{
   throw new NotImplementedException();
  }
}

As you can see it is very simple value converter. For every group, we check and see if the row is a group row and if it is, then just return “Group: ” + group.name. One thing you need to make sure to use, the first type conversion. Make sure you you get the group information of type CollectionViewGroup. With that you get all group related information. Which is very powerful if you want to handle grouping completely different. Now that we have a group header converter, we need to let flex grid know to use this converter for the group headers by

_flex.GroupHeaderConverter = new GroupHeaderConverter();
That's all about it, now if you run the program you get the group header the way we wanted it to be.

image


Not only we saw how to customize the group header, we also saw how to do grouping in Data Table. Thanks Bernardo for the pointers.

Working with DataTable in Silverlight 4

Silverlight 4 out of the box does not support DataTable as its desktop counter part, WPF. But third party controls are here for the rescue. In this blog we will look at, what it take to create a simple grid and use Data Table that we love. As you might have guessed it, I am using Component One controls. Component One provides a namespace C1.Silverlight.Data, which have DataTable implementation that we have been using. So now that we know, we can use Data table, lets create a simple Grid and populate the data.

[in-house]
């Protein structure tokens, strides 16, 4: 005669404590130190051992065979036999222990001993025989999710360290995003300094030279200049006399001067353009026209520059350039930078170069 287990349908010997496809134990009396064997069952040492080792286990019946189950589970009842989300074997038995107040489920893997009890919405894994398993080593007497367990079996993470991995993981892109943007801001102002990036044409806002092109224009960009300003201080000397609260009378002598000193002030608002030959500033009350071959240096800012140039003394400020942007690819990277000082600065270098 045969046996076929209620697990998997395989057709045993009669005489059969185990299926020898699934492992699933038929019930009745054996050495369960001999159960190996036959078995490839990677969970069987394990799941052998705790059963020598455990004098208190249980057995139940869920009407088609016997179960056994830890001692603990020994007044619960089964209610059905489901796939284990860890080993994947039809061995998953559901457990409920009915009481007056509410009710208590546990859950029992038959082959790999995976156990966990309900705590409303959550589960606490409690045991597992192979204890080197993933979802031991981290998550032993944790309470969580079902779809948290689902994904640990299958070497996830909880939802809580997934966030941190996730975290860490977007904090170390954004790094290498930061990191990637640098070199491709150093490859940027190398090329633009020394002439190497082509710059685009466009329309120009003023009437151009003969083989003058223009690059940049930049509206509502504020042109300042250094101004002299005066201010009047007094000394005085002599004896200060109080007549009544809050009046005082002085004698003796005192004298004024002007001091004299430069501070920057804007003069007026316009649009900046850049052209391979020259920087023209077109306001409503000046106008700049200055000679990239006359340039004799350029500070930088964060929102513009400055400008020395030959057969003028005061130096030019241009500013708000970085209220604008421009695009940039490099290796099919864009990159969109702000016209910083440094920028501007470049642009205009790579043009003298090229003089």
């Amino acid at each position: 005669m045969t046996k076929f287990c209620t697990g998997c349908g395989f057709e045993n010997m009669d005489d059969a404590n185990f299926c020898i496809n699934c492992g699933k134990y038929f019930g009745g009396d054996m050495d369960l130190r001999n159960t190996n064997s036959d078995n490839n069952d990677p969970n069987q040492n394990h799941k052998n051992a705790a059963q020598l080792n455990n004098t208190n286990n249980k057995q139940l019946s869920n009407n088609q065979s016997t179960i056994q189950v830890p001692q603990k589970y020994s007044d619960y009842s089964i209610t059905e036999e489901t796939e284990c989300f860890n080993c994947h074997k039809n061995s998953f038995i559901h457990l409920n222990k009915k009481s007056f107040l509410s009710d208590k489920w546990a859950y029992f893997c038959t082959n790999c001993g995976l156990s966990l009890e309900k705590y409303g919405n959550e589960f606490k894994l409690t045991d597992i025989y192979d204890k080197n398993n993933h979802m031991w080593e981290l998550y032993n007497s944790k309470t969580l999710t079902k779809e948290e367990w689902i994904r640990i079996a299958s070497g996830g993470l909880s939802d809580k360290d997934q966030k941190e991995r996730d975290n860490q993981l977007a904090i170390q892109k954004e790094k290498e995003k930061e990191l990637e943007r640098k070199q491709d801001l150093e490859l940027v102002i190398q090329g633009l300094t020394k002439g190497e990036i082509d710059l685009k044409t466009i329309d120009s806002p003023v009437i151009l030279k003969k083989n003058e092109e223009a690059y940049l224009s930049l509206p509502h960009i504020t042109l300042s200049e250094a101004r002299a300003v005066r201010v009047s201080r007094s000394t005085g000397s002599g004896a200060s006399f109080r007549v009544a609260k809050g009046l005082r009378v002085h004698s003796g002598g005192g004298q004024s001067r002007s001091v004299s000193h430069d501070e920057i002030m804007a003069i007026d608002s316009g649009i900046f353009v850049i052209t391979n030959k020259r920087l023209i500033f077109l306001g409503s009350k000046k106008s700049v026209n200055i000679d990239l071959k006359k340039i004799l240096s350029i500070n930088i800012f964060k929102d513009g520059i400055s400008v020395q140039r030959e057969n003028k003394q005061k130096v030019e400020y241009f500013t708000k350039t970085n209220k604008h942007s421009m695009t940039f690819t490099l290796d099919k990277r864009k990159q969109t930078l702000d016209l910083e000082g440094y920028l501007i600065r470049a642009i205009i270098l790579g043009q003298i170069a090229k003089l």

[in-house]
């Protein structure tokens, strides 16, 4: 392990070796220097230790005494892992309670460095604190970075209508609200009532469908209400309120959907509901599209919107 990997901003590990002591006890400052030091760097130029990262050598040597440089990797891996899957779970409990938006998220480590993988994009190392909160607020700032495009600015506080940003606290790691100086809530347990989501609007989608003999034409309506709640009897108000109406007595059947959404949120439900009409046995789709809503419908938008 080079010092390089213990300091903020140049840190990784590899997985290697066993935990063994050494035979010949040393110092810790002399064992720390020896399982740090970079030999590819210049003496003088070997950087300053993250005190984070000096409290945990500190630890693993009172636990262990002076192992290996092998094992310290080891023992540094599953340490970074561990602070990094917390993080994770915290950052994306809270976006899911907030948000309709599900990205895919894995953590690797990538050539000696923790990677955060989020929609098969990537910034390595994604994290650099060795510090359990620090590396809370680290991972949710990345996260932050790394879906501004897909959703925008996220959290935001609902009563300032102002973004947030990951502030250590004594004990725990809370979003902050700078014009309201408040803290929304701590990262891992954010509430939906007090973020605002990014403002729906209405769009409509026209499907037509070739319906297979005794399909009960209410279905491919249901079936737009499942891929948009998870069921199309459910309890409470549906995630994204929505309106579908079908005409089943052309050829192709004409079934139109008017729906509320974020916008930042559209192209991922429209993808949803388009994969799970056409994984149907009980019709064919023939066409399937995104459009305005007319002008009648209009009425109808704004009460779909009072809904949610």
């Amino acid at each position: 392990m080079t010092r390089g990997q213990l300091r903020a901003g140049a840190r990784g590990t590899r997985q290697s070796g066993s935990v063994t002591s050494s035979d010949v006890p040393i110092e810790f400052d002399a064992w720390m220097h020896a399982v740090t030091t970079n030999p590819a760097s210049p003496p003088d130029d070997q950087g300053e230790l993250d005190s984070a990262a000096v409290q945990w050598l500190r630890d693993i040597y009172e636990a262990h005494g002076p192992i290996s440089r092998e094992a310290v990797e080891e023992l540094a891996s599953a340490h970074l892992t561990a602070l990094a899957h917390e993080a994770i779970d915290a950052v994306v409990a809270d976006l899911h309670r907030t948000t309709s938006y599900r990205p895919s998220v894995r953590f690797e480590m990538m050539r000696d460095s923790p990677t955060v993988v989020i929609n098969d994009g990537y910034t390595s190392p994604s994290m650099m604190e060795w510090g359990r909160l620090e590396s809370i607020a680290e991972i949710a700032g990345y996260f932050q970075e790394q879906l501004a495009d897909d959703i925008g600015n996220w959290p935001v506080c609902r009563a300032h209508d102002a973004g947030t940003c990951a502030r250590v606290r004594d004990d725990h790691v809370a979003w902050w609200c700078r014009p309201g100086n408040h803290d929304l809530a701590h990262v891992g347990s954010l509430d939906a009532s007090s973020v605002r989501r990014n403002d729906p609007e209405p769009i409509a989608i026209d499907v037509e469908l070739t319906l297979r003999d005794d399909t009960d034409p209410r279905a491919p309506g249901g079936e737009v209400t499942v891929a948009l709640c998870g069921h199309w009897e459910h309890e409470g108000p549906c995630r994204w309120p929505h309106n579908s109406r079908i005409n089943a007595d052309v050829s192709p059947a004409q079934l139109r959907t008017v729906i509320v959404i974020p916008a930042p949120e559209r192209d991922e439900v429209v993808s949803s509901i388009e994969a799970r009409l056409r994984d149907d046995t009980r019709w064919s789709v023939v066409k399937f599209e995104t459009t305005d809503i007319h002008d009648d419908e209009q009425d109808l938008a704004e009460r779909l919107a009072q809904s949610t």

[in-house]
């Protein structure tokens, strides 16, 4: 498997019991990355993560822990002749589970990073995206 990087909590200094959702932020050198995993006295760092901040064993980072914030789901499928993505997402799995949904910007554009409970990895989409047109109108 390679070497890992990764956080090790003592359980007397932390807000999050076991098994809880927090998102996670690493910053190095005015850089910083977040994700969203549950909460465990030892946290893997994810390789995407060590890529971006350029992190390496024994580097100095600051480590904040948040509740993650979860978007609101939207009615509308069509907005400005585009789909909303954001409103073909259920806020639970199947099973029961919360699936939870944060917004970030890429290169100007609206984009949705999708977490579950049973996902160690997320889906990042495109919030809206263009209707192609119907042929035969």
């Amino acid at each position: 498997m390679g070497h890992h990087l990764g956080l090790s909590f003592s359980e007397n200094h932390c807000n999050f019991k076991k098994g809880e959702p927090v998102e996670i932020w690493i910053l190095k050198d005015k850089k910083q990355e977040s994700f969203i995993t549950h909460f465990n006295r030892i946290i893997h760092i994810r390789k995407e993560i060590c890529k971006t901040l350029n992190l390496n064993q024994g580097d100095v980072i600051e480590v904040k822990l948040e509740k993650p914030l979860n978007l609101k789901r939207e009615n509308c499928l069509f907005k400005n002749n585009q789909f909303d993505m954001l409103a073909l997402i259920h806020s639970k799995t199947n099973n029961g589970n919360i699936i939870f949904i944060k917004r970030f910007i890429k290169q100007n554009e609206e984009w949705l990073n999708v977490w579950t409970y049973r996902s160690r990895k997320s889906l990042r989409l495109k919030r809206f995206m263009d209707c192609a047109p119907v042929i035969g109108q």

Create a Silverlight application and add grid control in your XAML as follow;

<Grid x:Name="LayoutRoot" Background="White">
        <c1:C1FlexGrid ItemsSource="{Binding DataTableWithData, Mode=TwoWay}" IsReadOnly="False" AutoGenerateColumns="True" Name="_flex"/>
    </Grid>

Nothing new here, my Flex Grid control bound a property in my view model. Before we go and code, we require following references in our project to run

c1.silvelright.dll

c1.Silvelright.data

System.Windows.Data

System.Windows.Controls.Data

Now lets look at the view model code;

private DataTable _dataTableWithData;

publicDataView DataTableWithData

{

     get

   
{

        if(_dataTableWithData == null)

            LoadData();

        return_dataTableWithData.DefaultView;

     }

}

_dataTableWithData property is our underlying data source. Which is nothing but DataTable, which is Component One data table type. If you notice we are not really binding data table to the grid control rather, we are binding DataView to the grid control. DataView implements the IEnumerable interface thus make it bindable to grid control. If you were like me trying out and not seeing the data in your grid, probabily your property type is incorrect.